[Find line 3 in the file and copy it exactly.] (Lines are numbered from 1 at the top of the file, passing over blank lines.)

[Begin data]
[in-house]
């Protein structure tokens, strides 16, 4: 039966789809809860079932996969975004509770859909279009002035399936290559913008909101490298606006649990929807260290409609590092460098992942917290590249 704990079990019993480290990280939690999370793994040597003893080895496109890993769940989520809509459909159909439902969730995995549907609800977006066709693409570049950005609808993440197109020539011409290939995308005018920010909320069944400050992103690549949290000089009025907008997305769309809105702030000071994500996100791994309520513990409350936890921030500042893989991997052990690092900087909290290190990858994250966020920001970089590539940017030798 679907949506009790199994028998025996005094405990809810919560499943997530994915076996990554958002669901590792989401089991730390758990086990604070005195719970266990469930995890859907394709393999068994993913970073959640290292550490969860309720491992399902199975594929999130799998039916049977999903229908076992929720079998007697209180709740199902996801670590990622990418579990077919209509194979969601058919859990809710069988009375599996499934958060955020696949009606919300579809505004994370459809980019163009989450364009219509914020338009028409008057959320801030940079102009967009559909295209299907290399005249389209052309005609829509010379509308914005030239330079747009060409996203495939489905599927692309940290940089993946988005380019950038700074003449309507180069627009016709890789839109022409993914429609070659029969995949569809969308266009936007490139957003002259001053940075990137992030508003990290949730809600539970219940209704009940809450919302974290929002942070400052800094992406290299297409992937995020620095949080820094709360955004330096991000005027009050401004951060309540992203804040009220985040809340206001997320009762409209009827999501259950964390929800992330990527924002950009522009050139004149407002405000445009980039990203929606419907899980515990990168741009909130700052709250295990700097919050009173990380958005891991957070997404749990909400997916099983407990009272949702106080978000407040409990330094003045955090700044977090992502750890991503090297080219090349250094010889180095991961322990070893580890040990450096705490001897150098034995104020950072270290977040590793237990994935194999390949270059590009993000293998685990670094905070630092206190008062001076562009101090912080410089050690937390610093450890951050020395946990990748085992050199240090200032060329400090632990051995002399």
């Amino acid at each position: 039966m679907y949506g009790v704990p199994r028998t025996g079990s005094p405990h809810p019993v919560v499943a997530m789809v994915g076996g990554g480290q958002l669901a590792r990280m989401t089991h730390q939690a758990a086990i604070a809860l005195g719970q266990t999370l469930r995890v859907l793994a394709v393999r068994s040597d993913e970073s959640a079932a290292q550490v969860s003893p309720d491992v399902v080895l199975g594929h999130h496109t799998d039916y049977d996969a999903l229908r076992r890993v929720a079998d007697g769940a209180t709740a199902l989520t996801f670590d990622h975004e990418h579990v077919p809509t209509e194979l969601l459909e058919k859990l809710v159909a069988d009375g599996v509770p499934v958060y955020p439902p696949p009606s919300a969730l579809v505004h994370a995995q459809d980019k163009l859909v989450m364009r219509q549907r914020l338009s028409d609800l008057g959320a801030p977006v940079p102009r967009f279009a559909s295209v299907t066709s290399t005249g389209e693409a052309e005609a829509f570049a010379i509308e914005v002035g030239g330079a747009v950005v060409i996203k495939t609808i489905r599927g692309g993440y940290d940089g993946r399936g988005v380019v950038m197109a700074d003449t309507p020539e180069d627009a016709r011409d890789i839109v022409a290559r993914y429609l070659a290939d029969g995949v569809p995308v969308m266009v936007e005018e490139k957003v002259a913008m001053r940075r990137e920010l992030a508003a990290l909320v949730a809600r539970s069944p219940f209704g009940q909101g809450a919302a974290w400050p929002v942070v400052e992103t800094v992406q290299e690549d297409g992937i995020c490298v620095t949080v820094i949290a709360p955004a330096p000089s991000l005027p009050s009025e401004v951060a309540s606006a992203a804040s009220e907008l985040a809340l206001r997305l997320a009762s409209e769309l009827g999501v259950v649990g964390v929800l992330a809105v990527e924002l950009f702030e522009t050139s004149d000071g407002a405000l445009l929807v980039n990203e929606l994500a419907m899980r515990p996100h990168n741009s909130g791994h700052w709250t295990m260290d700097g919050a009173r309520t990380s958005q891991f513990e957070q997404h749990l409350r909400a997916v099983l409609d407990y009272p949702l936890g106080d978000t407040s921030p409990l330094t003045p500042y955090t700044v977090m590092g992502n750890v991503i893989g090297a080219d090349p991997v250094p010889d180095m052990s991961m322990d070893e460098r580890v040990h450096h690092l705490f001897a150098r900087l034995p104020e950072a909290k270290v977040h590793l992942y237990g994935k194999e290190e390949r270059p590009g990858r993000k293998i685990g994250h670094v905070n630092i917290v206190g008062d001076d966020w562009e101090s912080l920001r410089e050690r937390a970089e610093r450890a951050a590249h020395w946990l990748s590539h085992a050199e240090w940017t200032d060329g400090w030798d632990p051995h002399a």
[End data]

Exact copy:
């Amino acid at each position: 039966m679907y949506g009790v704990p199994r028998t025996g079990s005094p405990h809810p019993v919560v499943a997530m789809v994915g076996g990554g480290q958002l669901a590792r990280m989401t089991h730390q939690a758990a086990i604070a809860l005195g719970q266990t999370l469930r995890v859907l793994a394709v393999r068994s040597d993913e970073s959640a079932a290292q550490v969860s003893p309720d491992v399902v080895l199975g594929h999130h496109t799998d039916y049977d996969a999903l229908r076992r890993v929720a079998d007697g769940a209180t709740a199902l989520t996801f670590d990622h975004e990418h579990v077919p809509t209509e194979l969601l459909e058919k859990l809710v159909a069988d009375g599996v509770p499934v958060y955020p439902p696949p009606s919300a969730l579809v505004h994370a995995q459809d980019k163009l859909v989450m364009r219509q549907r914020l338009s028409d609800l008057g959320a801030p977006v940079p102009r967009f279009a559909s295209v299907t066709s290399t005249g389209e693409a052309e005609a829509f570049a010379i509308e914005v002035g030239g330079a747009v950005v060409i996203k495939t609808i489905r599927g692309g993440y940290d940089g993946r399936g988005v380019v950038m197109a700074d003449t309507p020539e180069d627009a016709r011409d890789i839109v022409a290559r993914y429609l070659a290939d029969g995949v569809p995308v969308m266009v936007e005018e490139k957003v002259a913008m001053r940075r990137e920010l992030a508003a990290l909320v949730a809600r539970s069944p219940f209704g009940q909101g809450a919302a974290w400050p929002v942070v400052e992103t800094v992406q290299e690549d297409g992937i995020c490298v620095t949080v820094i949290a709360p955004a330096p000089s991000l005027p009050s009025e401004v951060a309540s606006a992203a804040s009220e907008l985040a809340l206001r997305l997320a009762s409209e769309l009827g999501v259950v649990g964390v929800l992330a809105v990527e924002l950009f702030e522009t050139s004149d000071g407002a405000l445009l929807v980039n990203e929606l994500a419907m899980r515990p996100h990168n741009s909130g791994h700052w709250t295990m260290d700097g919050a009173r309520t990380s958005q891991f513990e957070q997404h749990l409350r909400a997916v099983l409609d407990y009272p949702l936890g106080d978000t407040s921030p409990l330094t003045p500042y955090t700044v977090m590092g992502n750890v991503i893989g090297a080219d090349p991997v250094p010889d180095m052990s991961m322990d070893e460098r580890v040990h450096h690092l705490f001897a150098r900087l034995p104020e950072a909290k270290v977040h590793l992942y237990g994935k194999e290190e390949r270059p590009g990858r993000k293998i685990g994250h670094v905070n630092i917290v206190g008062d001076d966020w562009e101090s912080l920001r410089e050690r937390a970089e610093r450890a951050a590249h020395w946990l990748s590539h085992a050199e240090w940017t200032d060329g400090w030798d632990p051995h002399a």